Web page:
Sir Everard would not at first listen to a proposal which went to separate his nephew from him. Edward was a little bookish, he admitted, but youth, he had always heard, was the season for learning, and, no doubt, when his rage for letters was abated, and his head fully stocked with knowledge, his nephew would take to field-sports and country business. He had often, he said, himself regretted that he had not spent some time in study during his youth: he would neither have shot nor hunted with less skill, and he might have made the roof of Saint Stephen's echo to longer orations than were comprised in those zealous Noes, with which, when a member of the House during Godolphin's administration, he encountered every measure of government.

Aunt Rachel's anxiety, however, lent her address to carry her point. Every representative of their house had visited foreign parts, or served his country in the army, before he settled for life at Waverley-Honour, and she appealed for the truth of her assertion to the genealogical pedigree, an authority which Sir Everard was never known to contradict. In short, a proposal was made to Mr. Richard Waverley, that his son should travel, under the direction of his present tutor Mr. Pembroke, with a suitable allowance from the Baronet's liberality. The father himself saw no objection to this overture; but upon mentioning it casually at the table of the minister, the great man looked grave. The reason was explained in private. The unhappy turn of Sir Everard's politics, the minister observed, was such as would render it highly improper that a young gentleman of such hopeful prospects should travel on the Continent with a tutor doubtless of his uncle's choosing, and directing his course by his instructions. What might Mr. Edward Waverley's society be at Paris, what at Rome, where all manner of snares were spread by the Pretender and his sons--these were points for Mr. Waverley to consider. This he could himself say, that he knew his Majesty had such a just sense of Mr. Richard Waverley's merits, that, if his son adopted the army for a few years, a troop, he believed, might be reckoned upon in one of the dragoon regiments lately returned from Flanders.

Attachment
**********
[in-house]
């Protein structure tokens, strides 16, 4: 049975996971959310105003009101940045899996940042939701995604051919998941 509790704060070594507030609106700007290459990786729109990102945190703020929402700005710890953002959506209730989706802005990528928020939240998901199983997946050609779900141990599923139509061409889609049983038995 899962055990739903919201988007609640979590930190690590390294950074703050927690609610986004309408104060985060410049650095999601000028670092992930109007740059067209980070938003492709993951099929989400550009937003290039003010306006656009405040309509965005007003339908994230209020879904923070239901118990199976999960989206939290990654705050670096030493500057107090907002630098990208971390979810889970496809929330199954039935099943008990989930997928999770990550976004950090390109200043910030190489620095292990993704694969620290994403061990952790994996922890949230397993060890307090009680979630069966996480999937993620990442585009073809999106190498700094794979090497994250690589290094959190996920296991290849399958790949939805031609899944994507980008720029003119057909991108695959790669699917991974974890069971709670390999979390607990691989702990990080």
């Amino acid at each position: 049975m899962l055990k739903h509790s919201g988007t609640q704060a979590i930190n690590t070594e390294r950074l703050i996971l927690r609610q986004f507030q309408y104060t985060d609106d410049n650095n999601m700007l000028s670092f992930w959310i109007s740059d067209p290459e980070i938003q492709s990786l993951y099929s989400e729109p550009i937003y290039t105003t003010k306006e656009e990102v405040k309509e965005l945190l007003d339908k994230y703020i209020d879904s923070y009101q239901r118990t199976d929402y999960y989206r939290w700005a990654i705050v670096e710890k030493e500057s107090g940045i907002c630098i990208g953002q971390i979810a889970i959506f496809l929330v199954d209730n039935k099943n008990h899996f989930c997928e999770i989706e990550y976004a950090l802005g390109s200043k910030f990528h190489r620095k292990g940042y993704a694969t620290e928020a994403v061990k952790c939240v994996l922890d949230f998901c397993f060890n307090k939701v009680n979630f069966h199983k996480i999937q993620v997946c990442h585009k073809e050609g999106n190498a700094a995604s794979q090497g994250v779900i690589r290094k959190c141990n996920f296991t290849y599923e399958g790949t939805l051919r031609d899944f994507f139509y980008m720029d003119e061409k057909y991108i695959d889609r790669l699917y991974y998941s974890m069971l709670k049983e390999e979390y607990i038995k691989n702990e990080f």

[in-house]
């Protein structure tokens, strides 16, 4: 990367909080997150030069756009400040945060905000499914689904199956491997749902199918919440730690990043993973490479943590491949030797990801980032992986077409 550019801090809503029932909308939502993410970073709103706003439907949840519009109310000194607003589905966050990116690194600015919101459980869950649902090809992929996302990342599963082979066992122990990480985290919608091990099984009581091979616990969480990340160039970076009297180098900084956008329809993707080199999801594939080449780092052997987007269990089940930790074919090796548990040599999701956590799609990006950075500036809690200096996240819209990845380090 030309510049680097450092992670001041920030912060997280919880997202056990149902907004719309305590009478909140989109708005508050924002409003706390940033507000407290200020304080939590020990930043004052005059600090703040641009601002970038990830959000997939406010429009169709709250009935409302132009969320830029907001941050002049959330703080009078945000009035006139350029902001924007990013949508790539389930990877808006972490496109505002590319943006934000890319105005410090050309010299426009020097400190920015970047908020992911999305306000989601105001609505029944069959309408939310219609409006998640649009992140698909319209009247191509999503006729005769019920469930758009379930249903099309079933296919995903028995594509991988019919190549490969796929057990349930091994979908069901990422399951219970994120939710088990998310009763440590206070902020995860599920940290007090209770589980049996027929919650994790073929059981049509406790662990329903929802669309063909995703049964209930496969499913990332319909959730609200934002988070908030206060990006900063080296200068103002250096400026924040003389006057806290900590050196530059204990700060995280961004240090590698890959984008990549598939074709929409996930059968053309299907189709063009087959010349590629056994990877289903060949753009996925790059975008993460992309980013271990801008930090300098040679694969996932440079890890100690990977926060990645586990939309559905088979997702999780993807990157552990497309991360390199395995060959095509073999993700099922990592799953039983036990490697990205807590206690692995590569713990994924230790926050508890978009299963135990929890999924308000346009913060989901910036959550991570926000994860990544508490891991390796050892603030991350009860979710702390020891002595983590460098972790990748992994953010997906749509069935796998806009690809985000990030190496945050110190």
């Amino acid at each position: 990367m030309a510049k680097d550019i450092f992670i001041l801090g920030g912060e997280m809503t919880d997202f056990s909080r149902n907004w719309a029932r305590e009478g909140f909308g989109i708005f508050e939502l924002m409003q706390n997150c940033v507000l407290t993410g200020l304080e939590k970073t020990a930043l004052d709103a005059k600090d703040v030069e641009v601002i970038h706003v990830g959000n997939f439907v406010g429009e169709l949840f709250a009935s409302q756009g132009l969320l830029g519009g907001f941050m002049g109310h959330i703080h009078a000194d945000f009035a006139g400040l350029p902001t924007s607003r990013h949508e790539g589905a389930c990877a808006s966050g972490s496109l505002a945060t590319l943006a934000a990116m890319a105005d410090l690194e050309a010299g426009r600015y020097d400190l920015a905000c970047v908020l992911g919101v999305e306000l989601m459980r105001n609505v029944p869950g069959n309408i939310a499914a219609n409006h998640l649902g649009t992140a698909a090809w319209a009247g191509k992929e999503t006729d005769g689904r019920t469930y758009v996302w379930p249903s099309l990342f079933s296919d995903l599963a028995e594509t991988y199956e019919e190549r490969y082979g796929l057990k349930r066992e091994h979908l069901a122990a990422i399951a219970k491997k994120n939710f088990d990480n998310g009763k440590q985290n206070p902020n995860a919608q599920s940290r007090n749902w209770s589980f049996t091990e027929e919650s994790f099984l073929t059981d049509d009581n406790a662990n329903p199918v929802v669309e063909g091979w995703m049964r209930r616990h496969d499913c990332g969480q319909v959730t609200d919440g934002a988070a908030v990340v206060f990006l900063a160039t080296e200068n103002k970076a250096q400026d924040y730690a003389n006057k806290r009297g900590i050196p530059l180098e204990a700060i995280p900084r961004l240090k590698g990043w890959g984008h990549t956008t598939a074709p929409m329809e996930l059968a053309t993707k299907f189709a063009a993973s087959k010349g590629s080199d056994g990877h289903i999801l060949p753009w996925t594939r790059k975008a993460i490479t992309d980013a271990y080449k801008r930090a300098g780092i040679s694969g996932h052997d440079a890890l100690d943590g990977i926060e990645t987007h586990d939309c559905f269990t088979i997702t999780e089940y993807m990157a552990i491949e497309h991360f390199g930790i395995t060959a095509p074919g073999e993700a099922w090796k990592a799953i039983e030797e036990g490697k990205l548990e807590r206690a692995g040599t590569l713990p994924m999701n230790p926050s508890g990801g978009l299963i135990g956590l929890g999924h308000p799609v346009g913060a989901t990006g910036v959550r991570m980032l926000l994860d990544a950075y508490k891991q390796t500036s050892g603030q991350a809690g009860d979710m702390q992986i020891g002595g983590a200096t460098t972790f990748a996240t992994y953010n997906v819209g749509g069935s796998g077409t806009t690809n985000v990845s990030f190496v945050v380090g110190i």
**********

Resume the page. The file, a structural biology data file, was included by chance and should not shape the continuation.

A hint thus conveyed and enforced was not to be neglected with impunity; and Richard Waverley, though with great dread of shocking his brother's prejudices, deemed he could not avoid accepting the commission thus offered him for his son. The truth is, he calculated much, and justly, upon Sir Everard's fondness for Edward, which made him unlikely to resent any step that he might take in due submission to parental authority. Two letters announced this determination to the Baronet and his nephew. The latter barely communicated the fact, and pointed out the necessary preparations for joining his regiment. To his brother, Richard was more diffuse and circuitous. He coincided with him, in the most flattering manner, in the propriety of his son's seeing a little more of the world, and was even humble in expressions of gratitude for his proposed assistance; was, however, deeply concerned that it was now, unfortunately, not in Edward's power exactly to comply with the plan which had been chalked out by his best friend and benefactor. He himself had thought with pain on the boy's inactivity, at an age when all his ancestors had borne arms; even Royalty itself had deigned to inquire whether young Waverley was not now in Flanders, at an age when his grandfather was already bleeding for his king in the Great Civil War. This was accompanied by an offer of a troop of horse. What could he do? There was no time to consult his brother's inclinations, even if he could have conceived there might be objections on his part to his nephew's following the glorious career of his predecessors. And, in short, that Edward was now (the intermediate steps of cornet and lieutenant being overleapt with great agility) Captain Waverley, of Gardiner's regiment of dragoons, which he must join in their quarters at Dundee in Scotland, in the course of a month.